Collections Management Systems vs. Digital Asset Management Systems vs. Digital Preservation Systems

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Collections Management Systems vs. Digital Asset Management Systems vs. Digital Preservation Systems

By: Joe Hoover | Information Technology | February 9, 2021

The following is a guest post by MNHS Digital Archivist Sarah Barsness.

Young man in black t-shirt juggling three pink balls labeled: CMS, DMC, and DAMS When it comes to creating and managing information about your collections, there are so many acronyms, software choices, and overlapping functionality that it can be difficult to know where to begin.  There are three main types of systems you need to know about: collections management systems, digital asset management systems, and digital preservation systems.  Some tools can do double- or even triple- duty, but each type of system can help you do a specific job.

Collections Management Systems are sneaky -- if you try to google “CMS,” you’ll also find customer and content management systems, which do very different tasks than what you need!  CMSs for libraries, archives, and museums, are built specifically to create, manage, and share information about your collections, but they usually don’t store digital copies of your collections themselves.  Most CMSs specialize in specific types of collections, such as museum object collections, library collections, or archives.  No matter the CMS, the goal is the same: create, organize, store, and share information about collections.

Digital Asset Management Systems, or DAMS, are almost the opposite of CMSs -- they store digital copies of your stuff, but are generally less robust when it comes to description and metadata.  Like CMSs, different products are often geared towards different use cases or different types of content.  One important thing to know about DAMS is that most function at the item level -- this works great if your collections are objects, but can be a problem if you have multipart collections (particularly common in archives).  Either way, a DAMS will help store your digital items, provide some level of information about them, and aid others in finding the digital item they want to see.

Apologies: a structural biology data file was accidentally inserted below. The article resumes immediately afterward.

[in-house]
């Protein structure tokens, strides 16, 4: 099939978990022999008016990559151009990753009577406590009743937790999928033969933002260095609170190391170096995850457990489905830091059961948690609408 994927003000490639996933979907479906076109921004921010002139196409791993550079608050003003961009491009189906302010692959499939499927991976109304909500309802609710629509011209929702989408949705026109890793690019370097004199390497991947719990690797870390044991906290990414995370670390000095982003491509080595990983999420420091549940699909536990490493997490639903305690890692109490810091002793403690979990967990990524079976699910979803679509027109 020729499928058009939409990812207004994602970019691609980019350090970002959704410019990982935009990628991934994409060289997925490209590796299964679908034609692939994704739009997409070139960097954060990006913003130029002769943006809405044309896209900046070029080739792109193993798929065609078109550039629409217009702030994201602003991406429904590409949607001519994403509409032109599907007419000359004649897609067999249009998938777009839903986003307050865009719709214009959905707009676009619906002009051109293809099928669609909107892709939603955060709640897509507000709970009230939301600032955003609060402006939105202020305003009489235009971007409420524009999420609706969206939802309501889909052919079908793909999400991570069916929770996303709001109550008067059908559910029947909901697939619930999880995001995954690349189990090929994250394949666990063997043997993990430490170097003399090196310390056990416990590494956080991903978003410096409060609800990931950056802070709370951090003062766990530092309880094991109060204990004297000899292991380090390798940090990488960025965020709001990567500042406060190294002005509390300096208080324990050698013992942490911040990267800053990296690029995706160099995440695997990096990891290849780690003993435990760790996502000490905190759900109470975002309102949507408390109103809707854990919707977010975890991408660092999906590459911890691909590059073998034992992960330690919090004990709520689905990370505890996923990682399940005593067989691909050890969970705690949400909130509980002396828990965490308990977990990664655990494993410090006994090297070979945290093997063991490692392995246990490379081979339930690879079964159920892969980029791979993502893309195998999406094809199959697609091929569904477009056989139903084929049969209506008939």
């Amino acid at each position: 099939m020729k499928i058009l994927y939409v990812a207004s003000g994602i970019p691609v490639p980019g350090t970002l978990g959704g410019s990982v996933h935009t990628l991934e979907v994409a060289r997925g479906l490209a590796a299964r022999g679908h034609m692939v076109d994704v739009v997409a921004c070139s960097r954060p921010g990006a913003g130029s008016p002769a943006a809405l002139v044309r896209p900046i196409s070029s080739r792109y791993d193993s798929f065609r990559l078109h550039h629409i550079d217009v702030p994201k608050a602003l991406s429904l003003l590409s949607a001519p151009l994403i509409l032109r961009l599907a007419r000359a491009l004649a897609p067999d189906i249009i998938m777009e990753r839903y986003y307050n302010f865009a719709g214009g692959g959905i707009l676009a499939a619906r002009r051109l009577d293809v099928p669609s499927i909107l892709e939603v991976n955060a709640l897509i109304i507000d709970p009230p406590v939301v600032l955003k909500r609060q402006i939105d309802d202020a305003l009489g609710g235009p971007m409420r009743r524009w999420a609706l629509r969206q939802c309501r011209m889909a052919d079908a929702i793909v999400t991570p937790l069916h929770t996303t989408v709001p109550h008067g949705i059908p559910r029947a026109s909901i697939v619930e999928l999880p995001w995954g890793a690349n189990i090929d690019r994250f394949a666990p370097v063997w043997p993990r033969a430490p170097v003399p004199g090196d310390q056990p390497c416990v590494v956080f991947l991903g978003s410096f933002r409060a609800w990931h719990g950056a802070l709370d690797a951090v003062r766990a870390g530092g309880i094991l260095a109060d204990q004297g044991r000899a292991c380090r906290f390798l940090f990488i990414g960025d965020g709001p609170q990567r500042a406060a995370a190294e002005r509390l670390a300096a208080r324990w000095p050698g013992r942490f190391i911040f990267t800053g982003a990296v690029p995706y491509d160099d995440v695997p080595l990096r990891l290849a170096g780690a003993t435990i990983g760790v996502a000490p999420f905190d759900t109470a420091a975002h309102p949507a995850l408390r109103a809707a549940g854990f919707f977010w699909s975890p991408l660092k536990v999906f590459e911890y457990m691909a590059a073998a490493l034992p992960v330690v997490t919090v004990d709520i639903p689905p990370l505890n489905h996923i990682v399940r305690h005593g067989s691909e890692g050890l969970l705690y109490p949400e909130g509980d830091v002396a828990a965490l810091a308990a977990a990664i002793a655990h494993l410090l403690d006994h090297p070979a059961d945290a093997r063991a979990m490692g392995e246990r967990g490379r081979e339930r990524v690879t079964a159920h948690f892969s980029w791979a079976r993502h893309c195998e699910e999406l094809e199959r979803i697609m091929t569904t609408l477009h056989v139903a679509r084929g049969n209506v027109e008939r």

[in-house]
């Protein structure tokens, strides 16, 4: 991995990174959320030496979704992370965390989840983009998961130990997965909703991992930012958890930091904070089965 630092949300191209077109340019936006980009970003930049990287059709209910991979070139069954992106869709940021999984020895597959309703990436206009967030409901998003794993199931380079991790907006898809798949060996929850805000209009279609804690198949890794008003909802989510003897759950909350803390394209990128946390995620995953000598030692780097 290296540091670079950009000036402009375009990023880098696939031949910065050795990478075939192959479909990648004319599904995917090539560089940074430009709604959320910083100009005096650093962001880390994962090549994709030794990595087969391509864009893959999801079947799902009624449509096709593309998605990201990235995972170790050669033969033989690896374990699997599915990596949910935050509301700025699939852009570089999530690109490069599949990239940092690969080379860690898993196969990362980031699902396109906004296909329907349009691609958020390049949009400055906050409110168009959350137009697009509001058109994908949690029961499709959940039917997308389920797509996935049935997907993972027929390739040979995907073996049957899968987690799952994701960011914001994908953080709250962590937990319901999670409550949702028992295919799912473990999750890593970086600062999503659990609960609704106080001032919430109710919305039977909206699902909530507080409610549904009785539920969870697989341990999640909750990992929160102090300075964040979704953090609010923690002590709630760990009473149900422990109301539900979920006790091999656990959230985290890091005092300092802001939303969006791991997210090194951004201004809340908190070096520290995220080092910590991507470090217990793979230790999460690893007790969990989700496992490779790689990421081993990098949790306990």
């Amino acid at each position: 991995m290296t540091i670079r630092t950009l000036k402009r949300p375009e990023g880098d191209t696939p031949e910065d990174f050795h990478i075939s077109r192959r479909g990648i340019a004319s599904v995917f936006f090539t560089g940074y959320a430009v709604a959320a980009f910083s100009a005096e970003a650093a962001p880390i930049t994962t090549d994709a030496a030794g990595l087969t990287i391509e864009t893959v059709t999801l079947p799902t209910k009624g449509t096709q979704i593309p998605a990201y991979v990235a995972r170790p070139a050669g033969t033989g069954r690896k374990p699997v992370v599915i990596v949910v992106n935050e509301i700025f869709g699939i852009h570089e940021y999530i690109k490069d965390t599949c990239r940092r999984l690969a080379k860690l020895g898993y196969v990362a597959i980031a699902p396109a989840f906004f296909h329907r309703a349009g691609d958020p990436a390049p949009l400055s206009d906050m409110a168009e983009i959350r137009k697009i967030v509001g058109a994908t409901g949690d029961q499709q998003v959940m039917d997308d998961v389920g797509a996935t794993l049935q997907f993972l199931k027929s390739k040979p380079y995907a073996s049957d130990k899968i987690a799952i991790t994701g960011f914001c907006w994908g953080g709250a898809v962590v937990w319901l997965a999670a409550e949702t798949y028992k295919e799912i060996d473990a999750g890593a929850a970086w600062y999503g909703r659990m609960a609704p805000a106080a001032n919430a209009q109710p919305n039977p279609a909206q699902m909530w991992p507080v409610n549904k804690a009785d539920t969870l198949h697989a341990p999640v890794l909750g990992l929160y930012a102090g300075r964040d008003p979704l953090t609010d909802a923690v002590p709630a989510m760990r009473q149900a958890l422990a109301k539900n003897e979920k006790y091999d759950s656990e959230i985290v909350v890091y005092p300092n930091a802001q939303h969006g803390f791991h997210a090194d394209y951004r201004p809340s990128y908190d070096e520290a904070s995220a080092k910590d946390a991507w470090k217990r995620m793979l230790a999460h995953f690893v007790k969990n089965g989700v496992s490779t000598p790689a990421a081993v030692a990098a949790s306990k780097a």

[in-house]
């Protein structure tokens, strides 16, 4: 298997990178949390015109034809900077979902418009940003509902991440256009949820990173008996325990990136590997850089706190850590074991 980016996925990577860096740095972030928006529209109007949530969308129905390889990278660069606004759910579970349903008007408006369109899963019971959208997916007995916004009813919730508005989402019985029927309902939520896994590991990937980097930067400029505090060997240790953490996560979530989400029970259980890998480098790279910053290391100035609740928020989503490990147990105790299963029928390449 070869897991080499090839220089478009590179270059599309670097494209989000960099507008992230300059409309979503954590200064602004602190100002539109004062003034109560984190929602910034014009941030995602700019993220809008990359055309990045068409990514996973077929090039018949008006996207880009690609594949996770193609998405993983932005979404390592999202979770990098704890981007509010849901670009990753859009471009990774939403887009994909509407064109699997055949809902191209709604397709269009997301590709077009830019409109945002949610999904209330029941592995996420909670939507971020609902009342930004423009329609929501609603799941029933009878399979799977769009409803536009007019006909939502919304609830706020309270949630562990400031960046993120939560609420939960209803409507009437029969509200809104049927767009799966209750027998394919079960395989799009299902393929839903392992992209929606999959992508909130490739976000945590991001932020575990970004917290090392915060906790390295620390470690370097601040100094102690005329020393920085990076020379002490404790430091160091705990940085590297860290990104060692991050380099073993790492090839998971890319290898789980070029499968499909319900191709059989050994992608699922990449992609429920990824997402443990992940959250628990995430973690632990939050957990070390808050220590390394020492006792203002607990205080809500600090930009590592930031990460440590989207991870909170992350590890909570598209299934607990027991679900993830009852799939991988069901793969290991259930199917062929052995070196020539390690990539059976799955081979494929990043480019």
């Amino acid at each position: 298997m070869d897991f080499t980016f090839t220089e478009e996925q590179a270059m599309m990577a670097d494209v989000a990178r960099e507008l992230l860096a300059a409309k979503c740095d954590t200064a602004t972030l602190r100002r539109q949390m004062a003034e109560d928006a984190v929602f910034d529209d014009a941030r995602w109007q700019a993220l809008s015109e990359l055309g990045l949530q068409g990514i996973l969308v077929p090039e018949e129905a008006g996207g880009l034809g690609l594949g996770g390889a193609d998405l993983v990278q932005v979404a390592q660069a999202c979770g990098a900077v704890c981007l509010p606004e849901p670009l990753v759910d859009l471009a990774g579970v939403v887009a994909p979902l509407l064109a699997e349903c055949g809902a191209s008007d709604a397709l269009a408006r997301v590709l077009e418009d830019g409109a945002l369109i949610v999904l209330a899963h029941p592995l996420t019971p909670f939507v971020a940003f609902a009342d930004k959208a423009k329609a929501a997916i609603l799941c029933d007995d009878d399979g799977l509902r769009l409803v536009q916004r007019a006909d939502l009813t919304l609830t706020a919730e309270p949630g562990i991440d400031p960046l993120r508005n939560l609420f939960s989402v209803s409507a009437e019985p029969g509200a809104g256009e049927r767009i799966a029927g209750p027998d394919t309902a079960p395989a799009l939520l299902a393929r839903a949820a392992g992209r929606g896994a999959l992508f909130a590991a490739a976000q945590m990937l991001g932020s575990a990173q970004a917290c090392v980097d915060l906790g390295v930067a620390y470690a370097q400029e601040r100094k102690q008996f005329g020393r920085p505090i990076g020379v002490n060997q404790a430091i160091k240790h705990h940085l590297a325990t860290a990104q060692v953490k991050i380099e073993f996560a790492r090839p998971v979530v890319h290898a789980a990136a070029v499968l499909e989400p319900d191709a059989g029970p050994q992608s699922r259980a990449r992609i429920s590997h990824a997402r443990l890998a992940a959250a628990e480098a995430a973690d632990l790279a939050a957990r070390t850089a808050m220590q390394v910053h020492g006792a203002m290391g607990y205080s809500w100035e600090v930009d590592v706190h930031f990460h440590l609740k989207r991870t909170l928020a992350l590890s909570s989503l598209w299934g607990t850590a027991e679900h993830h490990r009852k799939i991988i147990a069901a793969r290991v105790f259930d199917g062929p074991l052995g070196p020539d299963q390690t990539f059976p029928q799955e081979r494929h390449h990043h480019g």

Finally, there are Digital Preservation Systems, often described as a digital archive or digital repository.  The goal of these systems is to manage your digital items on a technological level to make sure they’re accessible in the long term.  Functionality of these systems varies greatly and many tools are designed to do a single task, necessitating the use of several tools to create a system yourself.  Tools can check the integrity of each file in the system, help with backups, and even help migrate files to more stable preservation formats.

If you’re thinking about getting any one of these systems for your institution, it can be difficult to know where to start, but a few key considerations can help you narrow down your options:

  • What is my budget?
  • What is my level of IT knowledge/support?
  • How much time do I have to set up and customize a system?
  • What kinds of collections do I need to describe and/or share?
  • What kinds of information do I want to capture about my collections?
  • What functionality is most important to me?  What is least important?

Need more help or have questions about what might work best for you?  The MNHS Digital Archivist Sarah Barsness is available to help!  You can email her at